MDC Secretary-General and negotiator Priscilla Misihairabwi-Mushonga (PM) spoke to Zimbabwe Independent senior political reporter Wongai Zhangazha (WZ) on the successes, challenges and failures of the GNU. Below are the excerpts:
WZ: How do you rate the GNU performance over the past three years?
PM: I think the biggest success is that when we started the negotiations there was a belief that this thing couldn’t last because there were three political parties that were coming from completely different ideological and historical backgrounds.
The very fact that we have been able to work together this far is a success in itself.
I think the GNU deserves a pass. I wouldn’t say it has failed. It has however met many challenges. One of the challenges why most of the things have not been implemented is this nonsensical issue which I call the Arthur Mutambara factor which has basically made the principals’ forum dysfunctional. It has derailed the whole process.
The other challenge is that we came with different expectations in government. So to be able to deal with my own expectations about what I thought needed to happen and what is actually happening is a different thing altogether. We were not prepared for it.
WZ: Could it be because of these challenges you mention that you have so far failed to deal with the 24 outstanding issues?
PM: I think we need to separate the issues. What I am talking about are issues that government would do on a day to day basis.
Then you obviously have the challenges that were brought in by the fact that we got into government but continued to negotiate. We didn’t have a situation where you got into government after you have negotiated everything. Ours was to some extent a peace agreement; it wasn’t purely just a coalition agreement. We came together as part of a peace agreement to implement peace processes and therefore the negotiation didn’t stop.
WZ: And have you succeeded in your peace initiative as you put it?
PM: We haven’t succeeded largely because, like I said, if it is a process, it will not end soon. It will end on the day that we go for an election and you have a new government.
WZ: Is there any hope all these issues will be implemented before elections?
PM: Yes they will. I do have hope. Remember where we came from with President Robert Mugabe saying he will not negotiate with puppets but now we are working together. I believe we will be able to resolve remaining issues before the next elections.
WZ: Some have said your party has failed in this GNU?
PM: We need to reflect. So when somebody says people have completely failed to negotiate and deliver, that’s not totally true. It’s unfair.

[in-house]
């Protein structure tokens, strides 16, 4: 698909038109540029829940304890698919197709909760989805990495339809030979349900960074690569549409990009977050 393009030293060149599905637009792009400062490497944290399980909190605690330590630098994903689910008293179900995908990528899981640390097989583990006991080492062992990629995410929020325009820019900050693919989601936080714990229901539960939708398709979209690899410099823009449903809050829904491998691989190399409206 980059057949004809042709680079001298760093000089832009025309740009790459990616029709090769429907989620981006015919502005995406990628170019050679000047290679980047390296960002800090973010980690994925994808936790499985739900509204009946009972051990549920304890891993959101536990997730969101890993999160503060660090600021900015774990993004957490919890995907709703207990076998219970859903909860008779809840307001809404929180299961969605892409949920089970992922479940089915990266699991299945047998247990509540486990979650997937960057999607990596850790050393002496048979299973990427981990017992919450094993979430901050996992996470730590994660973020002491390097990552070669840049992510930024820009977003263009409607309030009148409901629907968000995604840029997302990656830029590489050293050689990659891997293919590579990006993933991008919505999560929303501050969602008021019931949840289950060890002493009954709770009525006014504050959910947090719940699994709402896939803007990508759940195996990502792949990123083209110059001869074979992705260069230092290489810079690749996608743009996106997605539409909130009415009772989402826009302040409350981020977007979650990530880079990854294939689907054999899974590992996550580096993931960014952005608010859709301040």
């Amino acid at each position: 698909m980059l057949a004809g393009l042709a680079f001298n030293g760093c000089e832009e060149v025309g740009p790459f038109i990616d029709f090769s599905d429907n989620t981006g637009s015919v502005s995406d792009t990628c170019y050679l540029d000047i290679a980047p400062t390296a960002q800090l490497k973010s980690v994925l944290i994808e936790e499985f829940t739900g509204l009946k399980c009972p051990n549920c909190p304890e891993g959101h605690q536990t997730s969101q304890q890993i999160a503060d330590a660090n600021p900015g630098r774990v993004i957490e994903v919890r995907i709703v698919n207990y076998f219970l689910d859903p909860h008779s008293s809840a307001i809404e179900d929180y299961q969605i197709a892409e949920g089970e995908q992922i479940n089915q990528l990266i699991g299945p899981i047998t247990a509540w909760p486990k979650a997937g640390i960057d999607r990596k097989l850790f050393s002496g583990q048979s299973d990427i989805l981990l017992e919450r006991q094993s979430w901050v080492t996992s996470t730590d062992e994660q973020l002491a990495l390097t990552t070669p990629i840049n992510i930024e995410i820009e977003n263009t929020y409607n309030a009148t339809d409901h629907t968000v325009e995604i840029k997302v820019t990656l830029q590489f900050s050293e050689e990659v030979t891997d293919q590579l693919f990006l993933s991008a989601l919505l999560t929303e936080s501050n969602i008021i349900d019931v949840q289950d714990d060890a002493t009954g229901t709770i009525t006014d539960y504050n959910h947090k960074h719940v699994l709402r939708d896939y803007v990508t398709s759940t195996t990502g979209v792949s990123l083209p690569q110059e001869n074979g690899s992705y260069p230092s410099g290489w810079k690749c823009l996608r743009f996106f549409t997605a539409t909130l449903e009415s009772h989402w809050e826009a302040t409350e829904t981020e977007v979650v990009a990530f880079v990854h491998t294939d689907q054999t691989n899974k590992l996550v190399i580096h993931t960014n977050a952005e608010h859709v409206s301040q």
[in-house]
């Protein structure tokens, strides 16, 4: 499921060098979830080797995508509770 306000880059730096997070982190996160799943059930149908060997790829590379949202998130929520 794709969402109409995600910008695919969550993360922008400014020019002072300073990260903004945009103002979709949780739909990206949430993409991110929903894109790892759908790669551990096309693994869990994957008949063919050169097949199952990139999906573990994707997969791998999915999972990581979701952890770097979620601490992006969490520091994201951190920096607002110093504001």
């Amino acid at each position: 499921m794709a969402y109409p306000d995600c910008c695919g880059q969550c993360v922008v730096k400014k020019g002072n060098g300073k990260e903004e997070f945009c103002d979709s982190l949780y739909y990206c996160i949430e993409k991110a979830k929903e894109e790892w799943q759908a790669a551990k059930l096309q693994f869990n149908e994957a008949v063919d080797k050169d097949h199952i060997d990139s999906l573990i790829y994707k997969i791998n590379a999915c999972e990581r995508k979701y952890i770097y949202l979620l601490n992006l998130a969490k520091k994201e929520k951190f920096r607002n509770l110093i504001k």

WZ: Looking at the controversy over Police Commissioner-General Augustine Chihuri, is Zanu PF negotiating in good faith?
PM: This is why I said it continues to be an ongoing negotiation. The question is do you have the stamina to fight and the strategies to continue to push and make your arguments until there is such a point where there is an agreement. It’s not only the Chihuri issue but also ambassadors, judges, governors etc.
WZ: Does the MDC have the stamina to continue fighting on these issues?
PM: The MDC can fight in different ways, including mobilising Sadc to understand that there is a certain party violating the agreement so that they can ensure compliance.
WZ: Are you happy with the way President Jacob Zuma has handled the Zimbabwe situation?
PM: I think if Zuma had done anything more than he is already doing now there would have been a situation that somebody is trying to play headmaster. For our own dignity as a people we also need to be left to do the things on our own. We are not a province of South Africa. We are a government and we are a people of Zimbabwe and we need to stop always running to him each time there is a problem. Let the Sadc team deal with bigger and broader issues.
WZ: Has Jomic been strengthened as agreed at the Sadc troika meeting last year?
PM: You don’t strengthen Jomic by bringing people from outside. I know that there are people who were appointed sometime last year but it’s also the issue of bureaucracy even at Sadc. We don’t have the names of those appointed as yet but we know they have been appointed from various countries in the Sadc troika. I’m sure they will be appointed soon at the next Sadc meeting.
WZ: What is your opinion on progress made so far by Copac?
PM: Copac clearly remains a challenge because the time we have taken to come up with a draft constitution is not what we had anticipated. We also didn’t anticipate that the constitutional process would be a negotiated process in itself.